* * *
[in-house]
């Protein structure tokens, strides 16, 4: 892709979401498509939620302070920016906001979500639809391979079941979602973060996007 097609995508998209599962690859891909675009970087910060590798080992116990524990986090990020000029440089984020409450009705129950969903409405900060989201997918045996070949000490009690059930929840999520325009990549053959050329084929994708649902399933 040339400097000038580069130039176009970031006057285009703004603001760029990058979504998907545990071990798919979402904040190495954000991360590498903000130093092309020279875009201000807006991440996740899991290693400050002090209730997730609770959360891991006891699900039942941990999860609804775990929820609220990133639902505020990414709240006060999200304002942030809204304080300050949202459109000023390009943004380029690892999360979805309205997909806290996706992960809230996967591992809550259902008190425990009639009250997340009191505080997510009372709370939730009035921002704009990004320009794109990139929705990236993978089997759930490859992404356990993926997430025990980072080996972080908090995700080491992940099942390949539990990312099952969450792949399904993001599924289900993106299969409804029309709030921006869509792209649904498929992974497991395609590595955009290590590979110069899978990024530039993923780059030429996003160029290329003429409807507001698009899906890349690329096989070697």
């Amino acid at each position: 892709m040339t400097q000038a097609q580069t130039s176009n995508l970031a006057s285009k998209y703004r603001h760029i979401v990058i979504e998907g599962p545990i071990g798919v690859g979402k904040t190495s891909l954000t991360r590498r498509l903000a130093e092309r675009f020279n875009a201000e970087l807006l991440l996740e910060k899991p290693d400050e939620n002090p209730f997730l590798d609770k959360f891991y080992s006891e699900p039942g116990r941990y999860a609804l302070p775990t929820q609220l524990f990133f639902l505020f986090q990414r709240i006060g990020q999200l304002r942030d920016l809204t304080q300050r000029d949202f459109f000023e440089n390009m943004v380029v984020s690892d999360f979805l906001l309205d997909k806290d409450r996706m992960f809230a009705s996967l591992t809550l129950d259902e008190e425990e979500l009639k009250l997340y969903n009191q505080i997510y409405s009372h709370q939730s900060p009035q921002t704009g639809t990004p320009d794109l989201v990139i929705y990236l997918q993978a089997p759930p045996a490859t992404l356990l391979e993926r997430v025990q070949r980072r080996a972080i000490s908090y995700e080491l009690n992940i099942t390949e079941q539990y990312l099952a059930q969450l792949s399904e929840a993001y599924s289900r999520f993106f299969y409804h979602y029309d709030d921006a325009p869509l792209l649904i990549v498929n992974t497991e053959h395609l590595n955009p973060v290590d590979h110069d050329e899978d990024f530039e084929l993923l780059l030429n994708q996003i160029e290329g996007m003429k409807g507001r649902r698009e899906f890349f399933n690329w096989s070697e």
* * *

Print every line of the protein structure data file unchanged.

[in-house]
């Protein structure tokens, strides 16, 4: 892709979401498509939620302070920016906001979500639809391979079941979602973060996007 097609995508998209599962690859891909675009970087910060590798080992116990524990986090990020000029440089984020409450009705129950969903409405900060989201997918045996070949000490009690059930929840999520325009990549053959050329084929994708649902399933 040339400097000038580069130039176009970031006057285009703004603001760029990058979504998907545990071990798919979402904040190495954000991360590498903000130093092309020279875009201000807006991440996740899991290693400050002090209730997730609770959360891991006891699900039942941990999860609804775990929820609220990133639902505020990414709240006060999200304002942030809204304080300050949202459109000023390009943004380029690892999360979805309205997909806290996706992960809230996967591992809550259902008190425990009639009250997340009191505080997510009372709370939730009035921002704009990004320009794109990139929705990236993978089997759930490859992404356990993926997430025990980072080996972080908090995700080491992940099942390949539990990312099952969450792949399904993001599924289900993106299969409804029309709030921006869509792209649904498929992974497991395609590595955009290590590979110069899978990024530039993923780059030429996003160029290329003429409807507001698009899906890349690329096989070697």
């Amino acid at each position: 892709m040339t400097q000038a097609q580069t130039s176009n995508l970031a006057s285009k998209y703004r603001h760029i979401v990058i979504e998907g599962p545990i071990g798919v690859g979402k904040t190495s891909l954000t991360r590498r498509l903000a130093e092309r675009f020279n875009a201000e970087l807006l991440l996740e910060k899991p290693d400050e939620n002090p209730f997730l590798d609770k959360f891991y080992s006891e699900p039942g116990r941990y999860a609804l302070p775990t929820q609220l524990f990133f639902l505020f986090q990414r709240i006060g990020q999200l304002r942030d920016l809204t304080q300050r000029d949202f459109f000023e440089n390009m943004v380029v984020s690892d999360f979805l906001l309205d997909k806290d409450r996706m992960f809230a009705s996967l591992t809550l129950d259902e008190e425990e979500l009639k009250l997340y969903n009191q505080i997510y409405s009372h709370q939730s900060p009035q921002t704009g639809t990004p320009d794109l989201v990139i929705y990236l997918q993978a089997p759930p045996a490859t992404l356990l391979e993926r997430v025990q070949r980072r080996a972080i000490s908090y995700e080491l009690n992940i099942t390949e079941q539990y990312l099952a059930q969450l792949s399904e929840a993001y599924s289900r999520f993106f299969y409804h979602y029309d709030d921006a325009p869509l792209l649904i990549v498929n992974t497991e053959h395609l590595n955009p973060v290590d590979h110069d050329e899978d990024f530039e084929l993923l780059l030429n994708q996003i160029e290329g996007m003429k409807g507001r649902r698009e899906f890349f399933n690329w096989s070697e």